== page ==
Shaping the New Normal – Sustainability is Key

By Rosalinda Sanquiche, ISSP-SA, CSE Certified Trainer

What will the “new normal” look like? The challenges we’re facing in the wake of COVID-19 are the very challenges to which sustainability professionals have long been offering solutions.

The Resilient versus Efficient debate tends to fall toward efficiency. However, we should ask which areas can we best managed with redundancy. Sustainability based on biodiversity teaches us to find multiple pathways to the same outcome. Do we always want the cheapest, least labor intense option? Resiliency affects workers, supply chain, health care, education and so much more.

Supply chain – knowing exactly where our products come from, how they get to us, and which commodities are fragile are a few of the issues addressed by McKinsey, Harvard Business Review and thousands of articles and reports from the sustainability community, with extensive guidelines and management tools.

Clean Air – a current meme is the clear skies around our most populated cities. There have been 11,000 avoided deaths because of better quality air in Europe. Compare this to the estimated 100,000 deaths annually in the US attributed to air pollution. Now is the time to consider corporations going beyond compliance.

Debt relief – various ideas are circulating to relieve the financial burden of student loans, mortgage and rent payments, credit card payments and even utility bills. Should companies consider debt-forgiveness jubilees for community stakeholders? And, let’s be deeply concerned that a few weeks of unemployment have sent many to the food banks.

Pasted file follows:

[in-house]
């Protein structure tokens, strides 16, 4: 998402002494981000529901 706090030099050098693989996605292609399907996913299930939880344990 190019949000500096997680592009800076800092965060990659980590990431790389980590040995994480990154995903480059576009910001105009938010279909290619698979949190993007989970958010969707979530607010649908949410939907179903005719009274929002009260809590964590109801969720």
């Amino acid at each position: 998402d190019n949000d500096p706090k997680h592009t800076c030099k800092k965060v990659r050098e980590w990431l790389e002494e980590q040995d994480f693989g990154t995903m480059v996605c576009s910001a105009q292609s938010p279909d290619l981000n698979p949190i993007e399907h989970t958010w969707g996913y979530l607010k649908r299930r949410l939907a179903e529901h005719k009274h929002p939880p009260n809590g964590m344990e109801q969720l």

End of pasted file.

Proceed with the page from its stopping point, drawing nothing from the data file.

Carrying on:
Health care – Many communities suffer poor access to medical care and nutrition during the best of times. In turn, these bottom of the chain workers are the very ones who prepare our food, deliver our goods, care for our children. A system where the best paying get the best care is irrelevant to the spread of illness. Even the fully employed can fall toward the negative end of the spectrum.

If there are liver diseases, the active substance of Ambien (Zolpidem) can accumulate in the body and lead to undesirable consequences. The drug should be prescribed to elderly patients with caution, since they have an increased risk of developing muscle relaxant and sedative effects on the body, which leads to falls and injuries.

Guaranteed minimum income – many economists, as did Milton Friedman, suggest variations of a guaranteed minimum income. As we scramble to disburse aid to displaced minimum wage earners and gig workers and the more fragile than we’d like to admit middle class, sustainability practitioners again must grapple with providing the benefits of corporations offering living wages.

Sustainability is so much more than reduce, reuse, recycle. Companies task sustainability practitioners with crafting solutions best suited for their sector. CSE training and consulting are resources you can access for sound, long-term solutions to ameliorate the fallout from COVID-19 and other crises to come.

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